- example: Malaria-carrying mosquitoes cannot live in cold climates. Already we have see malaria further north than previously
- Displacement of people
- Risk of violent conflict
- Inequalities in development may be increased
Permafrost is soil which remains frozen all year.
Melting of permafrost is a feedback mechanism. It releases methane, which increases global warming, which in turn causes more permafrost melting creating a loop.
This effect is due to the carbon dioxide directly and not temperature change.
Carbon dioxide dissolves in the ocean to create acid conditions.
This in turn has an effect on marine organisms.
Acidic conditions increase the solubility of calcium carbonate in shells of shellfish, coral, etc.
- Previously, most international agreements were based on keeping warming to 2 °C above preindustrial levels
- Under the Paris Agreement, that was changed to 1.5 °C
- Warming reached 1 °C in 2017
Methods of mitigation
- The most important methods were discussed under the Sustainable Energy section under Energy.
- Of these the most important is phasing out of fossil fuels. The Intergovernmental Panel on Climate Change (IPCC) has stated that complete phase out must be done by the year 2100 (with 80% renewable energy by 2050)[ref 1].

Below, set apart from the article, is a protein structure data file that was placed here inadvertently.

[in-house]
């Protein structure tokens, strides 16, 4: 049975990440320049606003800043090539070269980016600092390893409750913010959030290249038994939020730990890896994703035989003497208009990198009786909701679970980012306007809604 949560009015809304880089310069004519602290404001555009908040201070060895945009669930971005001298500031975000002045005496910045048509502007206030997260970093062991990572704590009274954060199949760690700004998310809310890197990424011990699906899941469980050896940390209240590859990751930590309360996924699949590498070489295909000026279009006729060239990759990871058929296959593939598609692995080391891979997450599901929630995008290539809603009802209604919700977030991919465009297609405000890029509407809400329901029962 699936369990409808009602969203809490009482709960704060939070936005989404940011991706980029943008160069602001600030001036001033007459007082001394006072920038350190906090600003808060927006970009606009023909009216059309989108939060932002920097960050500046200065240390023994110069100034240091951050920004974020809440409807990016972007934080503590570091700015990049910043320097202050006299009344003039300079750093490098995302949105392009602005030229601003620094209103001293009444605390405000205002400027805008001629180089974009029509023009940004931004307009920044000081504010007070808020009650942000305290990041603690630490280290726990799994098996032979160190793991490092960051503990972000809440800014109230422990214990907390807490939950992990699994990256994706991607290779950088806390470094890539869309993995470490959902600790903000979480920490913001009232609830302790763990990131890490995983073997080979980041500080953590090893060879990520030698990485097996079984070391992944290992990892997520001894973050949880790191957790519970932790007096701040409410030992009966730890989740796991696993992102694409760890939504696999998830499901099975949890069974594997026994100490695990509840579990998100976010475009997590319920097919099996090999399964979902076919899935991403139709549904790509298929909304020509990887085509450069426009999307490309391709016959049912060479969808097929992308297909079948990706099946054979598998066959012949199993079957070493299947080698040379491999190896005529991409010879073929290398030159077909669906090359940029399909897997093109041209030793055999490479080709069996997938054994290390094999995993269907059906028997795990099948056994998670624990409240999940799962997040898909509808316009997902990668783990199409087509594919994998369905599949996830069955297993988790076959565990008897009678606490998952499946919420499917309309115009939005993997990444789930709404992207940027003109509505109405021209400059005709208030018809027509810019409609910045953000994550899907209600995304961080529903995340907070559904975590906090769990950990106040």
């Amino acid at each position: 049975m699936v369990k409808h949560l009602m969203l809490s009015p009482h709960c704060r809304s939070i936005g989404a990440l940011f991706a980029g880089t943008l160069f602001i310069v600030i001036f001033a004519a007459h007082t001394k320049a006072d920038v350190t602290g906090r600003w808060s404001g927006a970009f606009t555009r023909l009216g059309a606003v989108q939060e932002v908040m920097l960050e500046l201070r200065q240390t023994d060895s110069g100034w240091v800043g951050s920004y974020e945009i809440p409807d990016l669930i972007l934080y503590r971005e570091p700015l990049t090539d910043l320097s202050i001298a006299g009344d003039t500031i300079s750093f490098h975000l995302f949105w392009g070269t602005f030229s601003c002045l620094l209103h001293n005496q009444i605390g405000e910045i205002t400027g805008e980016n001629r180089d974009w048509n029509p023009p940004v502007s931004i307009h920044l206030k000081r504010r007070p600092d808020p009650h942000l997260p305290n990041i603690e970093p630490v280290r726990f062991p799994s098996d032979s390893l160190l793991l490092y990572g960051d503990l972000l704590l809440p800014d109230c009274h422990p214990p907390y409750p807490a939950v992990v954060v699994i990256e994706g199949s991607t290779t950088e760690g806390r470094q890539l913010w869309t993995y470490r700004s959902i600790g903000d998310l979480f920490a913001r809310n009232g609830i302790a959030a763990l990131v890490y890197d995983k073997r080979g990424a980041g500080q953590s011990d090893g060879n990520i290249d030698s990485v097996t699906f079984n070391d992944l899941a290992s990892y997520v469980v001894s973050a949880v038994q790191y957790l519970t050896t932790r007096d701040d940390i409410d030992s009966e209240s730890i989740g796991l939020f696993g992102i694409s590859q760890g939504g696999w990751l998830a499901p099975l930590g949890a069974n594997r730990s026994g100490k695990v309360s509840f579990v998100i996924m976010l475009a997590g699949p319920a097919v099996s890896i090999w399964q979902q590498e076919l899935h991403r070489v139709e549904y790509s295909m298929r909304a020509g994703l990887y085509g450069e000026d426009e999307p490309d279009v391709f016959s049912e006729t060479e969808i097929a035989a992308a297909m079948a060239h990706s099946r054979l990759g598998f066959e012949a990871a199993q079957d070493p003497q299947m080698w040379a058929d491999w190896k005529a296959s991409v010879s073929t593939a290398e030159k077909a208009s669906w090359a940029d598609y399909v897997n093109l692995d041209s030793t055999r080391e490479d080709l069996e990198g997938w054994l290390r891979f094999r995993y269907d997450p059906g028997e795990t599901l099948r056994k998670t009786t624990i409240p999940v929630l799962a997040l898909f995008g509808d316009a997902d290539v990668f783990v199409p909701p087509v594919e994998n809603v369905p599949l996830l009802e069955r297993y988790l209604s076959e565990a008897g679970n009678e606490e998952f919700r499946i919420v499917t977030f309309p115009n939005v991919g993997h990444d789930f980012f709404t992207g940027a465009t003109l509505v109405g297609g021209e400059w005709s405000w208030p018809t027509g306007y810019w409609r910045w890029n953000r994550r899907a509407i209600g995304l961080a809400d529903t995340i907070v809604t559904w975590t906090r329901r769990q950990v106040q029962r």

- carbon tax - taxing companies for each ton of carbon dioxide they produce
- carbon markets (controversial) - trading carbon emissions on an open market (like a stock market)
- Afforestation and reforestation.
- Bioenergy with carbon capture
- - Carbon capture (or sequestering) is capturing CO2 and then pumping it underground
- Soil sequestering
- Direct Air Capture
- Important to note these methods are unproven
- Reduction in amount of nitrogen fertilizers used
- Conservation agriculture (no till, agroforestry, etc.)
- Livestock management
- Changing diets (especially in amount of meat consumed)
- Ecosystem restoration
- Wetland management
- Prevention of destruction (especially drainage and fires) of peatlands
Very Controversial (and probably not achievable) methods - Geoengineering ???
- Geoengineering - mega projects to reduce effects of global warming
- examples: setting huge mirrors in outer space, adding huge quantities of iron filings to the ocean, injecting aerosols of sulfur dioxide into the stratosphere
- problems: hugely expensive, most are not technically feasible with today's technology, may have undetermined consequences, and questions about governance
- note most of these do not address ocean acidification
- Building sea walls
- Changing crop types
- Generating a fund to help low income countries (the most talked about adaptation measure)
- Note that CFC's are often given, but due to the Montreal Protocol they now account for less than 0.1% of all emissions